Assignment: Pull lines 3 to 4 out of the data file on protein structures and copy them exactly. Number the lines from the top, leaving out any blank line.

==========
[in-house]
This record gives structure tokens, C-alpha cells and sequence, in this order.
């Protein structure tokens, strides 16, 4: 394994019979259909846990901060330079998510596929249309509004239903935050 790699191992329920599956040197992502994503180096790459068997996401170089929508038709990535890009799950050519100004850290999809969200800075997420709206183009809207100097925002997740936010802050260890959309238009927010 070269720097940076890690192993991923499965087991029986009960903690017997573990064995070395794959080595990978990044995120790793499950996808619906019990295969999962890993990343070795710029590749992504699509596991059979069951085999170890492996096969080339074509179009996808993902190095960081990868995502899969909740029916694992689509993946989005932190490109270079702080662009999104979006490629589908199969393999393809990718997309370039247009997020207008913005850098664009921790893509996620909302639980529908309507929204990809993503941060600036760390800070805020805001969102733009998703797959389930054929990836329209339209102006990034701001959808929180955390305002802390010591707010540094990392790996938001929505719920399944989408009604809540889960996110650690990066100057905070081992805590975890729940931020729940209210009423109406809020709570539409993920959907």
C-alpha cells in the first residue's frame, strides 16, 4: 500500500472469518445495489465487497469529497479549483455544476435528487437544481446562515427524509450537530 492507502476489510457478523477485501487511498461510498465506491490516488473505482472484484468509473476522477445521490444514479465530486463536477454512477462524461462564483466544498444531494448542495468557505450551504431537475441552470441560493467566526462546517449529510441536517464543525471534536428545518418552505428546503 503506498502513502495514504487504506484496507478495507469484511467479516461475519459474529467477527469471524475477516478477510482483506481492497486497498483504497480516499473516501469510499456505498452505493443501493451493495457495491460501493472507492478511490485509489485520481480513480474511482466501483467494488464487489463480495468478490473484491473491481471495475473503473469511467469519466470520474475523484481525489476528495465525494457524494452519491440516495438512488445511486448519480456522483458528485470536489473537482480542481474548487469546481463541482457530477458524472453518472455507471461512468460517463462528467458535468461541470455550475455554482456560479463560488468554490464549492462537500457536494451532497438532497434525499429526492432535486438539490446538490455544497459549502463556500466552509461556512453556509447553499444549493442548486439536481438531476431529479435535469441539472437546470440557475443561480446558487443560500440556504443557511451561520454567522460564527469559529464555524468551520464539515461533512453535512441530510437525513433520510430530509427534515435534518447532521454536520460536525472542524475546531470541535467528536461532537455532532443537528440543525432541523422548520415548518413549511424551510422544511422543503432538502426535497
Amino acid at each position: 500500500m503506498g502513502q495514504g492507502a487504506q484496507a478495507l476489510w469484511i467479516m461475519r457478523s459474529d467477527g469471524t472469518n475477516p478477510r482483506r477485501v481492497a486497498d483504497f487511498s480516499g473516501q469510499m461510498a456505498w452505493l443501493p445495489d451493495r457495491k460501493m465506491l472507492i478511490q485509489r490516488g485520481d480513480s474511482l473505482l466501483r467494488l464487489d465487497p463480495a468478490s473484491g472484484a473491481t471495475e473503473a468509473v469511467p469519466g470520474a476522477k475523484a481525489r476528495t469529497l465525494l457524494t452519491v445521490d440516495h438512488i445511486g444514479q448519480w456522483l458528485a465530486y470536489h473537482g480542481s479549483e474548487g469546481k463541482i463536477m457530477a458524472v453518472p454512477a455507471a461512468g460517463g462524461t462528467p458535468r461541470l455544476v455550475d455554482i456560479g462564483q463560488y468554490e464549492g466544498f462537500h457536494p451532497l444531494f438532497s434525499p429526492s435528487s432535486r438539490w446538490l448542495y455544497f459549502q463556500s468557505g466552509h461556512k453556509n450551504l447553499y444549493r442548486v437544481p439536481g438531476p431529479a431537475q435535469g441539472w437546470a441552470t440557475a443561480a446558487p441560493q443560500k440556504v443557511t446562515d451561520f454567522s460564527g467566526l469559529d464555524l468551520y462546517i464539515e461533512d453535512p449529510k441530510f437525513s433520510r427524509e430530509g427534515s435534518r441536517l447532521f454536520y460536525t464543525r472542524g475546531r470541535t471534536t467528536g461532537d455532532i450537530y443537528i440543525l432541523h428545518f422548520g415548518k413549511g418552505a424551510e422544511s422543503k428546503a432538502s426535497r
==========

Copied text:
């Protein structure tokens, strides 16, 4: 394994019979259909846990901060330079998510596929249309509004239903935050 790699191992329920599956040197992502994503180096790459068997996401170089929508038709990535890009799950050519100004850290999809969200800075997420709206183009809207100097925002997740936010802050260890959309238009927010 070269720097940076890690192993991923499965087991029986009960903690017997573990064995070395794959080595990978990044995120790793499950996808619906019990295969999962890993990343070795710029590749992504699509596991059979069951085999170890492996096969080339074509179009996808993902190095960081990868995502899969909740029916694992689509993946989005932190490109270079702080662009999104979006490629589908199969393999393809990718997309370039247009997020207008913005850098664009921790893509996620909302639980529908309507929204990809993503941060600036760390800070805020805001969102733009998703797959389930054929990836329209339209102006990034701001959808929180955390305002802390010591707010540094990392790996938001929505719920399944989408009604809540889960996110650690990066100057905070081992805590975890729940931020729940209210009423109406809020709570539409993920959907």
C-alpha cells in the first residue's frame, strides 16, 4: 500500500472469518445495489465487497469529497479549483455544476435528487437544481446562515427524509450537530 492507502476489510457478523477485501487511498461510498465506491490516488473505482472484484468509473476522477445521490444514479465530486463536477454512477462524461462564483466544498444531494448542495468557505450551504431537475441552470441560493467566526462546517449529510441536517464543525471534536428545518418552505428546503 503506498502513502495514504487504506484496507478495507469484511467479516461475519459474529467477527469471524475477516478477510482483506481492497486497498483504497480516499473516501469510499456505498452505493443501493451493495457495491460501493472507492478511490485509489485520481480513480474511482466501483467494488464487489463480495468478490473484491473491481471495475473503473469511467469519466470520474475523484481525489476528495465525494457524494452519491440516495438512488445511486448519480456522483458528485470536489473537482480542481474548487469546481463541482457530477458524472453518472455507471461512468460517463462528467458535468461541470455550475455554482456560479463560488468554490464549492462537500457536494451532497438532497434525499429526492432535486438539490446538490455544497459549502463556500466552509461556512453556509447553499444549493442548486439536481438531476431529479435535469441539472437546470440557475443561480446558487443560500440556504443557511451561520454567522460564527469559529464555524468551520464539515461533512453535512441530510437525513433520510430530509427534515435534518447532521454536520460536525472542524475546531470541535467528536461532537455532532443537528440543525432541523422548520415548518413549511424551510422544511422543503432538502426535497